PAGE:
The Swiss drugmaker confirmed it will close its facility in Humacao today, telling in-Pharmatechnologist.com the decision – which will result in the loss of 270 jobs - followed a review of its manufacturing network.
A spokesman told us “Novartis continually reviews its manufacturing infrastructure and capacity, including the number and size of its sites, to ensure we have the right production capacity in place to meet market demand, support our products and pipeline, and maximize productivity.
“Novartis Consumer Health decided to close Humacao in a phased manner over time following such a review of manufacturing infrastructure and capacity.”
Production of the consumer health drugs - Gas-X (simethicone) and the laxative Ex-Lax – will be transferred to Novartis’ site in Lincoln, Nebraska as will the packaging of Novartis’ ulcer treatment, Prevacid.
Novartis will outsource production and packaging of the animal health products made in Humacao - Sentinel, Interceptor, and Milbemax – to facilities operated by either US drugmaker Eli Lilly or Virbac.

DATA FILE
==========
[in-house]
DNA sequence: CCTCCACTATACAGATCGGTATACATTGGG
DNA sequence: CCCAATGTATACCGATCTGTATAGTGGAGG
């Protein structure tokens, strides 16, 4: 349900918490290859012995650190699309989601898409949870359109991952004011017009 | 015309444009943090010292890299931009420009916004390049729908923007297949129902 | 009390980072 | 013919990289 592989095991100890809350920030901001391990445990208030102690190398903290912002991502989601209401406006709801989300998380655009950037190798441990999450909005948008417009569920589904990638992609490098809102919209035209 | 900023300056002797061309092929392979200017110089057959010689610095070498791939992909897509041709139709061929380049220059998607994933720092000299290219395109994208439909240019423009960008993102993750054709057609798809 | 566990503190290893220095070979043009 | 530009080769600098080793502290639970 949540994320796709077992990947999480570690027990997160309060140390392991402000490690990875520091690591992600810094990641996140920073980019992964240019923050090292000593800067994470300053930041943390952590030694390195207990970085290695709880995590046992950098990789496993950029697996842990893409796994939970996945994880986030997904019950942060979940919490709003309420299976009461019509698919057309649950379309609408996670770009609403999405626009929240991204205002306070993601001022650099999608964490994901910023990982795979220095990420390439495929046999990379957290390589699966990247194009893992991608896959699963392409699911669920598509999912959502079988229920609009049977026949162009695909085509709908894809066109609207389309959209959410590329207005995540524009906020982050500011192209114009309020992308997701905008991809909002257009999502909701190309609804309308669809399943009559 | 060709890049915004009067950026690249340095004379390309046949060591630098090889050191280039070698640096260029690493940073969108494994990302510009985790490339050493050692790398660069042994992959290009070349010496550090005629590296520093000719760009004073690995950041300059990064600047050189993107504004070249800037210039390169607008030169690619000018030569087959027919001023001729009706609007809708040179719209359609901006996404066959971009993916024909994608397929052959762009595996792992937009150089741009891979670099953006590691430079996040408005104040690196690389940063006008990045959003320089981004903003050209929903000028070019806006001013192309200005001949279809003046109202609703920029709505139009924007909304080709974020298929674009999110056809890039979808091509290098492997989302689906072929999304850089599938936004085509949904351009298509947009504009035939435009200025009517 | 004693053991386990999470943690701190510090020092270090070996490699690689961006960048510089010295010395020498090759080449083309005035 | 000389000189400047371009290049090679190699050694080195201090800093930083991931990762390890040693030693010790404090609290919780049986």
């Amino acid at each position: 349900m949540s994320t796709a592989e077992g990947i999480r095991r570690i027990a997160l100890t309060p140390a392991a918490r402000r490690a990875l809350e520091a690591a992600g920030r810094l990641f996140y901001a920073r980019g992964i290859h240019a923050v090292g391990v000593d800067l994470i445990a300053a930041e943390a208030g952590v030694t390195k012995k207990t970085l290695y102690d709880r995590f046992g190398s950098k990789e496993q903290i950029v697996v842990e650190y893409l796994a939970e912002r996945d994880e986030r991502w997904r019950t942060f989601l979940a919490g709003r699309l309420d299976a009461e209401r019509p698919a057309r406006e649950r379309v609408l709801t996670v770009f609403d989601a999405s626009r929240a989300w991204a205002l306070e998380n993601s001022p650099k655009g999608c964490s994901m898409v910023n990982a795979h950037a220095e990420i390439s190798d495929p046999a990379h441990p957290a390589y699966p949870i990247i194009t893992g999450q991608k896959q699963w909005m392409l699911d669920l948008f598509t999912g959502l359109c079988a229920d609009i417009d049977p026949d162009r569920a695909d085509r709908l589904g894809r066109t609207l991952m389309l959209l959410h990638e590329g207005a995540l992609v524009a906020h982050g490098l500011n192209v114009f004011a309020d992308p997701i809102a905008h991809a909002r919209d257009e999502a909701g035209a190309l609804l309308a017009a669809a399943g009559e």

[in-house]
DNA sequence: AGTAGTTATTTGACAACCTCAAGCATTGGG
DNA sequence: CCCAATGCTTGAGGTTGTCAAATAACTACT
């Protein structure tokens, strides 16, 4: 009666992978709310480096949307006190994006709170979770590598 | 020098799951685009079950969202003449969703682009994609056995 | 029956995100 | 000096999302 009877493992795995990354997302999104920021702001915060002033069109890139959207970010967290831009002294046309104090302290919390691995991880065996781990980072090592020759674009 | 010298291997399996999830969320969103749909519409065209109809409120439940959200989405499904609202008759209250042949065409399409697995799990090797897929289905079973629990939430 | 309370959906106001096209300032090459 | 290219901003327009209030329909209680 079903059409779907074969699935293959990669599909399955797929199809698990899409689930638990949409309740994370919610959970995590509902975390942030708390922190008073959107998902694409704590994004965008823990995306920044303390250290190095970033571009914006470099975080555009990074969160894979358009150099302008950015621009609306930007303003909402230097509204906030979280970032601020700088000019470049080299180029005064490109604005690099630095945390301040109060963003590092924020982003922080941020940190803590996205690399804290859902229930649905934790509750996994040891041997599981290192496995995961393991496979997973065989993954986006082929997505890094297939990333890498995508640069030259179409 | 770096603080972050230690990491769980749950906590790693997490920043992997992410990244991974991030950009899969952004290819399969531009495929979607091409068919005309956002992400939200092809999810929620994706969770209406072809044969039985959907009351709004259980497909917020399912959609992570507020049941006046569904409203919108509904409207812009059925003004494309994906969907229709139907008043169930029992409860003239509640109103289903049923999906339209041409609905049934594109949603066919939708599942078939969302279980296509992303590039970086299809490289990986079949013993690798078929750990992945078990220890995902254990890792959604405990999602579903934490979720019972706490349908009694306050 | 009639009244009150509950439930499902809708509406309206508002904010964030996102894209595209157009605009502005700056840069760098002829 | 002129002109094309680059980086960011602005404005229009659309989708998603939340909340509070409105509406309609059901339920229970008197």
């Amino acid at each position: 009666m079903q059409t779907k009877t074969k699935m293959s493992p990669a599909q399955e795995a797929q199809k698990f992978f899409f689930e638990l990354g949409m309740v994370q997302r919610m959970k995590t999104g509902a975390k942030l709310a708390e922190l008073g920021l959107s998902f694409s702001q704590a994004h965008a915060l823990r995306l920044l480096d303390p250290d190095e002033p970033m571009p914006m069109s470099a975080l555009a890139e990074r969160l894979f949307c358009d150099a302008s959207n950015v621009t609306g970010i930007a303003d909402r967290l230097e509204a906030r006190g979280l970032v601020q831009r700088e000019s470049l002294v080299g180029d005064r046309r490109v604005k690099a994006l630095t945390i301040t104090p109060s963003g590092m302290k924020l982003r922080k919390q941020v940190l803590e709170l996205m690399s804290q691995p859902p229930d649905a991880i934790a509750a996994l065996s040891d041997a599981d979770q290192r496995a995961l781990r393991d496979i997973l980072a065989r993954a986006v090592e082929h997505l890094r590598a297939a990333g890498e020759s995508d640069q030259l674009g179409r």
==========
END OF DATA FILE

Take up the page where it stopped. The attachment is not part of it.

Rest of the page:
Puerto Rico trends
Novartis is not the only drugmaker to have transferred manufacturing operations away from Puerto Rico in recent years. In 2013, for example, Pfizer and Merck & Co both announced plans to reduce their manufacturing footprints on the island.
The perceived wisdom is that a 2010 decision to phase out a tax credit that effectively made profits attributed to activities on Puerto Rico exempt from US taxes made the island less attractive to the pharmaceutical industry.
A 2012 report by the Federal Bank of New York concluded that: “Tax incentives led to an outsized presence of the pharmaceuticals industry on the Island. The incentives have been phased out and employment in the industry has declined.
The authors also predicted that: “Going forward, there appears to be only a limited prospect for the sector to be a driver of growth.”
But while the Pfizer and Merck decisions, as well as Eli Lilly's more recently announced plan to close its Guayama facility, may support the view that Puerto Rico is less attractive to the drug industry, the picture is more complex.
In recent months a number of drugmakers – including both Novartis’ new contractor Eli Lilly and fellow Big Pharma firm Bristol Myers-Squibb (BMS) – have announced plans to manufacture more products in Puerto Rico.
Novartis did not respond when we ask if changes to the tax laws had factored into its decision making and instead restated that the closure is part of a manufacturing network review.